The US Centers for Disease Control and Prevention has asked states to be ready to distribute a coronavirus vaccine by late October.
Drugmaker Pfizer thinks it will have enough data to ask the US Food and Drug Administration to authorize its potential vaccine next month.
Most experts think it's unlikely -- but not impossible -- that a vaccine will be ready ahead of the US election. But with at least seven candidates in phase 3 trials, it's very likely that at least one successful vaccine will emerge in the months to come. Pharmaceutical companies are also racing to develop effective treatments for the disease.
An effective vaccine has been touted as the magic bullet that will allow the global economy to quickly shift back into gear. Yet there are reasons why the recovery may be slow going: vaccines are typically not 100% effective and there will be a limited number of doses to go around.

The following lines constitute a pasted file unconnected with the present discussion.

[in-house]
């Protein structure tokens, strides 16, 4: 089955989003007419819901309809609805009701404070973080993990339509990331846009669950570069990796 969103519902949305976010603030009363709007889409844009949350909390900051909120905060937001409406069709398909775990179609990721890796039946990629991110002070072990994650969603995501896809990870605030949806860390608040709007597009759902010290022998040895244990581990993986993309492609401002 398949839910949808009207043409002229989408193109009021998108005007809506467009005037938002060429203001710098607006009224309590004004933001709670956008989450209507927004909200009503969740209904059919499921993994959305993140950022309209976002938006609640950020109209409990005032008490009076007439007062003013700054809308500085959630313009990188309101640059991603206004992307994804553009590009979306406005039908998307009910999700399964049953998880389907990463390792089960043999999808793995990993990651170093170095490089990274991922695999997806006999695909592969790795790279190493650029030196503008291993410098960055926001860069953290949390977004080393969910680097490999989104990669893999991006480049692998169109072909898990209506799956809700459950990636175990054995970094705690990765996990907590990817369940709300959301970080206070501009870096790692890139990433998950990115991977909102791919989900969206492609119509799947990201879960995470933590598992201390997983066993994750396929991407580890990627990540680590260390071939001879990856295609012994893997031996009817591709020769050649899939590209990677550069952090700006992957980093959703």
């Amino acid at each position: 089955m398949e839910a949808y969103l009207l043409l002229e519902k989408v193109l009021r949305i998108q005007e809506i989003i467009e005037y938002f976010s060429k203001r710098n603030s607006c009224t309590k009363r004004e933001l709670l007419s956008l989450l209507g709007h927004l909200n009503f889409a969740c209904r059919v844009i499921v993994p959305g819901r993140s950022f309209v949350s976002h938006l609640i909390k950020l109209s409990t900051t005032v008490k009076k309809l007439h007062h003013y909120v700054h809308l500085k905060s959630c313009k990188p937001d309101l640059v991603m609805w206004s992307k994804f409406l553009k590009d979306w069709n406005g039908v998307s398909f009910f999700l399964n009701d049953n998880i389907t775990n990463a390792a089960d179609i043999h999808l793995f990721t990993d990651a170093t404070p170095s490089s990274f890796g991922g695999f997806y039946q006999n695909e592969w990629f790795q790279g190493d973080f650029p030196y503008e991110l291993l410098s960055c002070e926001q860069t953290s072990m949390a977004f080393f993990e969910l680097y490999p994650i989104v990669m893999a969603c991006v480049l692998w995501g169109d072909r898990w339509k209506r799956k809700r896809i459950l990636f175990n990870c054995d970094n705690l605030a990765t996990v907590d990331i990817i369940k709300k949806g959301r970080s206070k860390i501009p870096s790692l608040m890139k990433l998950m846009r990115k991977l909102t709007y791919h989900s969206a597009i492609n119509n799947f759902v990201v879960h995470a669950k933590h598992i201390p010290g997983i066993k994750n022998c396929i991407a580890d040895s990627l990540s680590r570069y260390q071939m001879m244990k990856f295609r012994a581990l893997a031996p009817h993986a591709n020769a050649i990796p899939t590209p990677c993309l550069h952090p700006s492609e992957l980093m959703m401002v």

Distribution could be a problem, both between countries and within them. Even if those challenges are overcome, some people may choose not to take the vaccine.
Neil Shearing, group chief economist at Capital Economics, wrote recently in a research note that there are a range of potential outcomes for economies once a vaccine is certified. And it would be wrong, he said, to assume that a vaccine will transform the economic outlook for next year.
"At one end of the spectrum lies a highly effective vaccine that is produced and distributed quickly. At the other lies a less effective vaccine that faces significant production and distribution challenges and would be in relatively short supply in 2021," he said. "In most scenarios in between, it is likely that containment measures, including social distancing and restrictions on some foreign travel, will remain in place for the foreseeable future."
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